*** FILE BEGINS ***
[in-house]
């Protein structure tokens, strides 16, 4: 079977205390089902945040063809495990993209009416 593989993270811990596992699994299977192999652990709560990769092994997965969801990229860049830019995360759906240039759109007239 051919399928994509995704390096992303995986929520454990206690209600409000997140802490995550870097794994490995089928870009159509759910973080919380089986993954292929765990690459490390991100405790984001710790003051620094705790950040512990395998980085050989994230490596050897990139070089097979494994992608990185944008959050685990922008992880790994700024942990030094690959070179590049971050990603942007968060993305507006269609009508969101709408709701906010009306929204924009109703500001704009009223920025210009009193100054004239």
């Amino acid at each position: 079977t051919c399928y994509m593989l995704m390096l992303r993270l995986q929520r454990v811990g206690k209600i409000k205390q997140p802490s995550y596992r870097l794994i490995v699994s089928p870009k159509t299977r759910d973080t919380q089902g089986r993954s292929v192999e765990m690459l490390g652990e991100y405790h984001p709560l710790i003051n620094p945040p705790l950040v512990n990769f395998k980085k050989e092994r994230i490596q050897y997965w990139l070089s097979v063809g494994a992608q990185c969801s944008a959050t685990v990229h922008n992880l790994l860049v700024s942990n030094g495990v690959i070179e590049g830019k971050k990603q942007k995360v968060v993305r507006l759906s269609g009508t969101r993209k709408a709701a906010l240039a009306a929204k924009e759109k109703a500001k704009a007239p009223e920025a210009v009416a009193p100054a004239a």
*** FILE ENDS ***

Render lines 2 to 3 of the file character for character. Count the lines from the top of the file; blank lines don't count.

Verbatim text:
């Protein structure tokens, strides 16, 4: 079977205390089902945040063809495990993209009416 593989993270811990596992699994299977192999652990709560990769092994997965969801990229860049830019995360759906240039759109007239 051919399928994509995704390096992303995986929520454990206690209600409000997140802490995550870097794994490995089928870009159509759910973080919380089986993954292929765990690459490390991100405790984001710790003051620094705790950040512990395998980085050989994230490596050897990139070089097979494994992608990185944008959050685990922008992880790994700024942990030094690959070179590049971050990603942007968060993305507006269609009508969101709408709701906010009306929204924009109703500001704009009223920025210009009193100054004239």
């Amino acid at each position: 079977t051919c399928y994509m593989l995704m390096l992303r993270l995986q929520r454990v811990g206690k209600i409000k205390q997140p802490s995550y596992r870097l794994i490995v699994s089928p870009k159509t299977r759910d973080t919380q089902g089986r993954s292929v192999e765990m690459l490390g652990e991100y405790h984001p709560l710790i003051n620094p945040p705790l950040v512990n990769f395998k980085k050989e092994r994230i490596q050897y997965w990139l070089s097979v063809g494994a992608q990185c969801s944008a959050t685990v990229h922008n992880l790994l860049v700024s942990n030094g495990v690959i070179e590049g830019k971050k990603q942007k995360v968060v993305r507006l759906s269609g009508t969101r993209k709408a709701a906010l240039a009306a929204k924009e759109k109703a500001k704009a007239p009223e920025a210009v009416a009193p100054a004239a």